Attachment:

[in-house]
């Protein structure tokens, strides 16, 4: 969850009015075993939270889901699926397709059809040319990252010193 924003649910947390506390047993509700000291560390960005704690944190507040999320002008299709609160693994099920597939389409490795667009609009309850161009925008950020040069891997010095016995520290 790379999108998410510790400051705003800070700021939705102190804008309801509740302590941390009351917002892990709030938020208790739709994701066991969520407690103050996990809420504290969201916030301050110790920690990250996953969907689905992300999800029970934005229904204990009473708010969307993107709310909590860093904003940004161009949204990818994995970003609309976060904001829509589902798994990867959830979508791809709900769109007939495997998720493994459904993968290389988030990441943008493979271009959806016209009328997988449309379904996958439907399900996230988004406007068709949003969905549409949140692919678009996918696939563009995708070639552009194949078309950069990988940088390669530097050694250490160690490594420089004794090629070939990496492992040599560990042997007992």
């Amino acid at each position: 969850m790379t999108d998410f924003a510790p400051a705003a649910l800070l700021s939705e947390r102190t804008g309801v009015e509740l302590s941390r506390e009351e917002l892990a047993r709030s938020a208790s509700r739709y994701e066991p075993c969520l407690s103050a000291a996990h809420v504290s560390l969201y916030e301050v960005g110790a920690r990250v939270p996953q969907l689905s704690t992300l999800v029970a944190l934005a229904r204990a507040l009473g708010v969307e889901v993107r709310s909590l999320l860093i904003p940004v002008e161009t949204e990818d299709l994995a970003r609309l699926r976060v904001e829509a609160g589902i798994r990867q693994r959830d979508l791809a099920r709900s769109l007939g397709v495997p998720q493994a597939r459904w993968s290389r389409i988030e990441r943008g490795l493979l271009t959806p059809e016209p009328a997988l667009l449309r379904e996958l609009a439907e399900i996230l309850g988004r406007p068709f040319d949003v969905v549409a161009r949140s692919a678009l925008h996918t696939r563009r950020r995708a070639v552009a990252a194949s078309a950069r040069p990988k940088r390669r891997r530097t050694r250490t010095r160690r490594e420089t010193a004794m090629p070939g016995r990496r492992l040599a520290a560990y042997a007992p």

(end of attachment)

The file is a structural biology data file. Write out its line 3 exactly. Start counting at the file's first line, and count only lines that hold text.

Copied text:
């Amino acid at each position: 969850m790379t999108d998410f924003a510790p400051a705003a649910l800070l700021s939705e947390r102190t804008g309801v009015e509740l302590s941390r506390e009351e917002l892990a047993r709030s938020a208790s509700r739709y994701e066991p075993c969520l407690s103050a000291a996990h809420v504290s560390l969201y916030e301050v960005g110790a920690r990250v939270p996953q969907l689905s704690t992300l999800v029970a944190l934005a229904r204990a507040l009473g708010v969307e889901v993107r709310s909590l999320l860093i904003p940004v002008e161009t949204e990818d299709l994995a970003r609309l699926r976060v904001e829509a609160g589902i798994r990867q693994r959830d979508l791809a099920r709900s769109l007939g397709v495997p998720q493994a597939r459904w993968s290389r389409i988030e990441r943008g490795l493979l271009t959806p059809e016209p009328a997988l667009l449309r379904e996958l609009a439907e399900i996230l309850g988004r406007p068709f040319d949003v969905v549409a161009r949140s692919a678009l925008h996918t696939r563009r950020r995708a070639v552009a990252a194949s078309a950069r040069p990988k940088r390669r891997r530097t050694r250490t010095r160690r490594e420089t010193a004794m090629p070939g016995r990496r492992l040599a520290a560990y042997a007992p």